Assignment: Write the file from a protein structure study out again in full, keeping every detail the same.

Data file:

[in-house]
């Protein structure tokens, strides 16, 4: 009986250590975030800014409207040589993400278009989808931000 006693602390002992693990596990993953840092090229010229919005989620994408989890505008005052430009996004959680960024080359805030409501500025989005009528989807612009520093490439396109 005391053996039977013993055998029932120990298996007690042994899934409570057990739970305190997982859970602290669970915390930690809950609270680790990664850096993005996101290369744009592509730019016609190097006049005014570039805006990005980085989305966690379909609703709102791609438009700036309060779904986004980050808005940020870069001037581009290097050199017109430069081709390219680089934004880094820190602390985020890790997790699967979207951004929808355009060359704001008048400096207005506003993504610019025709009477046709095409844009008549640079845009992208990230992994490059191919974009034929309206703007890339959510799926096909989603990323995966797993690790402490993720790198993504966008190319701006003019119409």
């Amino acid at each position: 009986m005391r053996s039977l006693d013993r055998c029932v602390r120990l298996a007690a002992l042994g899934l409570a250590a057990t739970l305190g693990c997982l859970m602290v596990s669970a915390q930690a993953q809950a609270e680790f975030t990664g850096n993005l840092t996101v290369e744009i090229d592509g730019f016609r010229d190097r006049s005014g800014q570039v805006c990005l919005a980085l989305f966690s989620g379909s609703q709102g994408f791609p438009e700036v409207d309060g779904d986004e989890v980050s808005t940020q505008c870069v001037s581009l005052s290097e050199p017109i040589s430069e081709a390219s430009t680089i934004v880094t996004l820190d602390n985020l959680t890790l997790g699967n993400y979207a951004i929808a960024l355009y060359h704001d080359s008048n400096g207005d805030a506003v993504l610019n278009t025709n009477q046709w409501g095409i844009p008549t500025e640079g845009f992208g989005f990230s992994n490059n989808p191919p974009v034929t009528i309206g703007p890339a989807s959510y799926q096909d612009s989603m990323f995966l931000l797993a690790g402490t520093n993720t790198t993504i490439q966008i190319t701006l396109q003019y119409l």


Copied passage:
[in-house]
């Protein structure tokens, strides 16, 4: 009986250590975030800014409207040589993400278009989808931000 006693602390002992693990596990993953840092090229010229919005989620994408989890505008005052430009996004959680960024080359805030409501500025989005009528989807612009520093490439396109 005391053996039977013993055998029932120990298996007690042994899934409570057990739970305190997982859970602290669970915390930690809950609270680790990664850096993005996101290369744009592509730019016609190097006049005014570039805006990005980085989305966690379909609703709102791609438009700036309060779904986004980050808005940020870069001037581009290097050199017109430069081709390219680089934004880094820190602390985020890790997790699967979207951004929808355009060359704001008048400096207005506003993504610019025709009477046709095409844009008549640079845009992208990230992994490059191919974009034929309206703007890339959510799926096909989603990323995966797993690790402490993720790198993504966008190319701006003019119409």
């Amino acid at each position: 009986m005391r053996s039977l006693d013993r055998c029932v602390r120990l298996a007690a002992l042994g899934l409570a250590a057990t739970l305190g693990c997982l859970m602290v596990s669970a915390q930690a993953q809950a609270e680790f975030t990664g850096n993005l840092t996101v290369e744009i090229d592509g730019f016609r010229d190097r006049s005014g800014q570039v805006c990005l919005a980085l989305f966690s989620g379909s609703q709102g994408f791609p438009e700036v409207d309060g779904d986004e989890v980050s808005t940020q505008c870069v001037s581009l005052s290097e050199p017109i040589s430069e081709a390219s430009t680089i934004v880094t996004l820190d602390n985020l959680t890790l997790g699967n993400y979207a951004i929808a960024l355009y060359h704001d080359s008048n400096g207005d805030a506003v993504l610019n278009t025709n009477q046709w409501g095409i844009p008549t500025e640079g845009f992208g989005f990230s992994n490059n989808p191919p974009v034929t009528i309206g703007p890339a989807s959510y799926q096909d612009s989603m990323f995966l931000l797993a690790g402490t520093n993720t790198t993504i490439q966008i190319t701006l396109q003019y119409l």